ITC Issues Public Version Of Opinion In Certain Incremental Dental Positioning Adjustment Appliances (337-TA-562)
On February 19, 2013, the International Trade Commission (the “Commission”) issued the public version of its opinion in Certain Incremental Dental Positioning Adjustment Appliances and Methods of Producing Same (Inc. No. 337-TA-562).
By way of background, this investigation is based on a complaint filed by Align Technology, Inc. (“Align”) alleging violation of Section 337 in the importation into the U.S. and sale of incremental dental positioning adjustment appliances by reason of infringement of certain claims of U.S. Patent Nos. 6,685,469; 6,450,807; 6,394,801; 6,398,548; 6,722,880; 6,629,840; 6,699,037; 6,318,994; 6,729,876; 6,602,070; 6,471,511; and 6,227,850. The Respondents in this investigation are OrthoClear, Inc.; OrthoClear Holdings, Inc.; and OrthoClear Pakistan Pvt, Ltd. (collectively, the “Respondents”). ALJ Rogers terminated the original investigation based on a consent order, which prohibited “the importation, sale for importation, and sale in the United States after importation of incremental dental positioning adjustment appliances referenced in the complaint and any other articles manufactured in violation of the asserted patents or trade secrets.”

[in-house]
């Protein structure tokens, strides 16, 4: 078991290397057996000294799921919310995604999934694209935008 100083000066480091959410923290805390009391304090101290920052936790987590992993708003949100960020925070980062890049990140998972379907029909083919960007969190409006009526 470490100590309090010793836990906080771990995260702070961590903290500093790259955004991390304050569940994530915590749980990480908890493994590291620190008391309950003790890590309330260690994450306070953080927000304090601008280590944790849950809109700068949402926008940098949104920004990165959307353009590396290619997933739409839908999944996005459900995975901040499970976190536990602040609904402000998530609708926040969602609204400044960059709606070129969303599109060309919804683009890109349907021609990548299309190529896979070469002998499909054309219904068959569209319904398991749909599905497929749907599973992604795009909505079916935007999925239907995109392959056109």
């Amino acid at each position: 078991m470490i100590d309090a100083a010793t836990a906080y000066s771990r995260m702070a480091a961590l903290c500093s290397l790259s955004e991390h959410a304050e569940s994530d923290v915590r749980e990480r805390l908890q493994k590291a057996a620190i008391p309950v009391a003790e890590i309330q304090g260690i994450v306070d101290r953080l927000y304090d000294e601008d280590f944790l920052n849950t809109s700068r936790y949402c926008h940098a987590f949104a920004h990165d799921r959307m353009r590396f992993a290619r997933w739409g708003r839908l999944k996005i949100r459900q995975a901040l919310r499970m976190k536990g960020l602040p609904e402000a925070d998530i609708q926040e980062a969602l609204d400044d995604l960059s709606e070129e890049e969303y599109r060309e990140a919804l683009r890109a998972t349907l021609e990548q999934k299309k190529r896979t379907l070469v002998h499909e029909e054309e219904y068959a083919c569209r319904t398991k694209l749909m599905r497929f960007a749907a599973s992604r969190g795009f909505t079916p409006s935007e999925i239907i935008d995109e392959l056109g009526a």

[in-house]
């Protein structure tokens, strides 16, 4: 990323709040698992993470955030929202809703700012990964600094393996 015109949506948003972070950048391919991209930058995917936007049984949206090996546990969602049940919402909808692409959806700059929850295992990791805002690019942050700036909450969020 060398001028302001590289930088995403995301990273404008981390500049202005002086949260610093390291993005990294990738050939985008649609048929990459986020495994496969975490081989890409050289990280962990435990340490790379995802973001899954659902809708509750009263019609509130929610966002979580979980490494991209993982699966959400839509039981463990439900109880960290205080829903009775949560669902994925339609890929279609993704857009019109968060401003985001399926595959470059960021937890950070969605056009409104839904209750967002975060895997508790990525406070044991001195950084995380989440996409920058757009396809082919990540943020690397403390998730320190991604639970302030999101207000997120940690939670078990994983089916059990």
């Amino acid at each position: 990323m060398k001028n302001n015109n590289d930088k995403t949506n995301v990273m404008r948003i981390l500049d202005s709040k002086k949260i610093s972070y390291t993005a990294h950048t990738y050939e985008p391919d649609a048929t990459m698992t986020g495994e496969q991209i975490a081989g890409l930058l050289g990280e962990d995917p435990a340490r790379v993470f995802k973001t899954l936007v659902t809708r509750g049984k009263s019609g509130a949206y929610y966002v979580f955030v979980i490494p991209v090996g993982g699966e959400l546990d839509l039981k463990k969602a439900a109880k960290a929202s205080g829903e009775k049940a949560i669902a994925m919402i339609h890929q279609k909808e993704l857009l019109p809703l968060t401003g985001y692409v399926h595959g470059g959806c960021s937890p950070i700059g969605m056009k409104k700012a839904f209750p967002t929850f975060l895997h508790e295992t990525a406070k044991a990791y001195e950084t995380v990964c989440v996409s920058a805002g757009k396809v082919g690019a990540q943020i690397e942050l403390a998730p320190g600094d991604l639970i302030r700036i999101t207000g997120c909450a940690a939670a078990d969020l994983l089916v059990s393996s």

On March 1, 2012, Align filed a complaint seeking an enforcement proceeding under Commission Rule 210.75. See our March 5, 2012 post for more details. The complaint alleged that successors and officers of the original Respondents violated the consent order by continuing to practice prohibited activities by “importing, offering for sale, and selling for importation into the United States digital datasets.” According to the enforcement complaint, the digital datasets are used to manufacture dental appliances in the U.S. The Notice of Institution of an Enforcement Proceeding stated that the threshold issue is whether the accused digital datasets are within the scope of the consent order.
On November 28, 2012, ALJ Rogers issued Order No. 57 (not yet publicly available), determining that the accused digital datasets fall within the consent order’s “articles manufactured” provision. On December 21, 2012, the Commission determined to review Order No. 57.
In the opinion, the Commission determined that the digital datasets were electronic transmissions not covered by the consent order. The Commission noted two prior investigations where the accused products included both hardware and software components. In both of the previous investigations, the Commission included express language excluding electronic transmissions in the cease and desist orders. The Commission noted in the opinion that the consent order in the present investigation was akin to the cease and desist orders issued in the cited investigations. Accordingly, the Commission held that “a consent order should, like a cease and desist order, contain explicit language including electronic transmissions where such coverage is intended.” Based on this holding, the Commission determined that the digital datasets at issue were not covered by the consent order because the consent order did not have express language including electronic transmissions. Therefore, the Commission found no violation of the consent order and terminated the investigation.